It’s Time to Play the “Gazprom Card”
As the situation in Ukraine continues to unravel, the West is certain to develop another round of sanctions against Russia.
Unlike the first set, these new sanctions will almost certainly have a more direct bearing on the energy sector.
And now that Russian gas behemoth Gazprom (OTC: OGZPY) has once again threatened to cut off the gas supply to Ukraine if Kiev doesn’t pay what it owes, worry has begun to creep into the European Union headquarters in Brussels.
Cutting off the gas to Ukraine will have a knock on effect, disrupting pass through deliveries to the rest of Europe. That wasn’t a big problem in June… but now it’s almost September.
And Europeans remember all too clearly two weeks of freezing during a dreadful winter in 2009, the last time Russian gas was interrupted crossing Ukraine.
The key to avoiding this impending crisis is the way the West decides to deal with Gazprom…
Gazprom is the largest single contributor to the Russian central budget. Curbing Gazprom’s ability to sell its gas would be a direct and heavy sanction, creating an immediate economic consequence to the Kremlin.
In fact, consensus is forming among my policy contacts that the latest Russian direct incursion into Southeastern Ukraine requires a heavier response, and Gazprom is now in the crosshairs.
However, any frontal attack preventing Gazprom’s current sales to Europe would both impair the obligation of existing contracts and create some significant hardships for both European countries and energy companies.
And that brings us back to a recommendation I made several months ago.
Putting Gazprom in the Line of Fire
As of this morning, Washington will almost certainly extend sanctions against a widening number of Russian armament exporters. It will also place further restrictions on access to western capital by Gazprombank (Gazprom’s financial institution, which is also a top five Russian commercial bank in its own right), VEB (a primary banking channel for Russian export finance), and other Russian banks.
This will be achieved by limiting or cutting their access to dollar-denominated bank exchanges internationally. In concert, the EU will put greater weight on similar sanctions.
Yet, in addition to these banking-related sanctions we may see the first sanctions against Gazprom operations. This is the point I made in discussions more than a month ago, and it will have to traverse a veritable political mine field to occur.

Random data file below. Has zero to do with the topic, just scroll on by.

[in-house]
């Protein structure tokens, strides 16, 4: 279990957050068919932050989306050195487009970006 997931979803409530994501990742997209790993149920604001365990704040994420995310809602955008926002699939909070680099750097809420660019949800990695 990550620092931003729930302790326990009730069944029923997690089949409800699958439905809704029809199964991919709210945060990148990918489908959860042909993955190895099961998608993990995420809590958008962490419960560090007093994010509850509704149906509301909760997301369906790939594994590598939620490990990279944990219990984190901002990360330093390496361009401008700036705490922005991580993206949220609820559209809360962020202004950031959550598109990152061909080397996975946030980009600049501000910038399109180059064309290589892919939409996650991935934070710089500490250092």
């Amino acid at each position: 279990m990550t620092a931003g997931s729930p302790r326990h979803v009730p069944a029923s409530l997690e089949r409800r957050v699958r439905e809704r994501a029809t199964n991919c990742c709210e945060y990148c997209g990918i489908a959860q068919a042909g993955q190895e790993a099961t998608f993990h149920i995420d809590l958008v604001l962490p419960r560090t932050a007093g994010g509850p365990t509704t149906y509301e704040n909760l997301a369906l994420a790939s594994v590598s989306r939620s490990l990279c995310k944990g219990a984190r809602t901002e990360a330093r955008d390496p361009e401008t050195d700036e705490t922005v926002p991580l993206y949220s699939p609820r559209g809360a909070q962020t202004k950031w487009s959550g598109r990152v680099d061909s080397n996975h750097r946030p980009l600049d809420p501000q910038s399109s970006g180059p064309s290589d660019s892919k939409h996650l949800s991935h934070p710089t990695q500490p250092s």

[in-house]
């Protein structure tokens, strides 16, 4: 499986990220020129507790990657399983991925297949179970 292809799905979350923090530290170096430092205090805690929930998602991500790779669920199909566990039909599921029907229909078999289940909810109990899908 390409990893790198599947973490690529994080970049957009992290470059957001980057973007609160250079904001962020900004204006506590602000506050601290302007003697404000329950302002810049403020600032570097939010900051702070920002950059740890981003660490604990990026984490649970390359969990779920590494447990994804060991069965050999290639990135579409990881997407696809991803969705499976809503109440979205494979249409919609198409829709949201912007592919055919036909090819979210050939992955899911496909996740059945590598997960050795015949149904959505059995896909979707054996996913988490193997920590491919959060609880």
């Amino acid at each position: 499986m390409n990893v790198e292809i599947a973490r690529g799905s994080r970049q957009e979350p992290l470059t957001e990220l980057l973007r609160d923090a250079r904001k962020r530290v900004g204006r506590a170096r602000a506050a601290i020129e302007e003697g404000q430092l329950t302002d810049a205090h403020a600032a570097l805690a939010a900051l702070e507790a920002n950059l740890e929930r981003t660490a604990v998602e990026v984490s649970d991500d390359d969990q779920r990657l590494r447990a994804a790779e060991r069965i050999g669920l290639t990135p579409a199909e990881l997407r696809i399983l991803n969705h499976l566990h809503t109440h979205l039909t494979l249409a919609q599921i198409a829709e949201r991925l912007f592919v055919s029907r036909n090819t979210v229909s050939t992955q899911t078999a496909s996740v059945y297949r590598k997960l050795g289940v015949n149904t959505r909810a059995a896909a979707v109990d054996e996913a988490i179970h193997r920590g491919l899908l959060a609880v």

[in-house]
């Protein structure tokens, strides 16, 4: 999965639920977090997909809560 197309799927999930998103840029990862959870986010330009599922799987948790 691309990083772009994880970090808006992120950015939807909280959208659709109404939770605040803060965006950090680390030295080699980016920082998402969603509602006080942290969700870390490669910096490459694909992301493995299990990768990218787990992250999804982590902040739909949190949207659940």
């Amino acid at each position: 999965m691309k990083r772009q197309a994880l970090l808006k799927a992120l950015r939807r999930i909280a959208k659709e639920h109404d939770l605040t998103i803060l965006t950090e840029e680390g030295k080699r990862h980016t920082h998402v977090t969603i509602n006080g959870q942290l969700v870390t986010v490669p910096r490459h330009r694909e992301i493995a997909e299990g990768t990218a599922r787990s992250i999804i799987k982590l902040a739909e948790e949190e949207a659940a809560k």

But the pressure to act is growing and the possibility of genuine sanctions – short of military intervention – are becoming fewer and fewer.
Of course, the West has already been successful in prompting Bulgaria to have a change of heart on the South Stream pipeline. (I discussed that move earlier in OEI : The West Has Gazprom in its Crosshairs). South Stream is an essential conduit for additional Russian gas moving into Europe, and Bulgaria is the lynchpin of that throughput.
But an even better approach promises to seriously impact Gazprom’s more immediate needs.
Targeting the 800 lb. Gorilla
The plan calls for an initial round of sanctions against Gazprom Marketing & Trading (GM&T), Gazprom’s main avenue for financing exports. These sanctions would limit GM&T’s access to financing only existing contracts, not new ones.
This could be applied immediately against the GM&T office in Houston. The main location is in London (20 Triton Street), a location I’ve been to several times in the past. Others are in Manchester, Paris, Singapore, and Zug (Switzerland).
In this case, both the UK and France would support the move, since it does not impair existing delivery contracts. Those contracts are multi-year, usually spanning two decades, and require the pre-financing of each monthly delivery. Under this plan, those would continue.
But direct pressure could now be directed toward Russia’s Achilles heel – Gazprom – or what I have previously referred to as “the 800 pound gorilla in the room.”
The intent of these sanctions is to hurt Moscow financially, not destroy Gazprom. But the inability of its international trading arm (GM&T) to access working capital puts several major projects in jeopardy — including the building of the ground breaking new Chinese pipeline.
That pipeline project was the “big news” several months ago. But they have yet to finalize how much it will cost (or for that matter what the gas pricing will be or even how that price will be determined).
Here is the most important point to remember in all of this: Moscow must sell additional gas abroad, otherwise its budget will collapse. To do that Gazprom must have the ability to operate freely.
Simply maintaining the current contract volumes is not enough. Sanctioning GM&T hits Russia where it hurts most economically, while it insulates current European import agreements from attack.
Of course, it is true that other GM&T offices internationally could pick up some of the slack, especially via Singapore with Chinese assistance. But this would still make the process considerably more expensive.
The sanctions would still prevent Gazprom from having access to dollar-denominated banking internationally when it comes to financing for new projects.
Remember, the gas trade (like oil) is denominated in dollars globally. It’s possible to bypass that with other currencies, but it cost more. Just ask the Iranians.
So as the Ukrainian situation intensifies (once again), one factor is becoming more obvious.
Putting the screws to Gazprom is no longer off the table.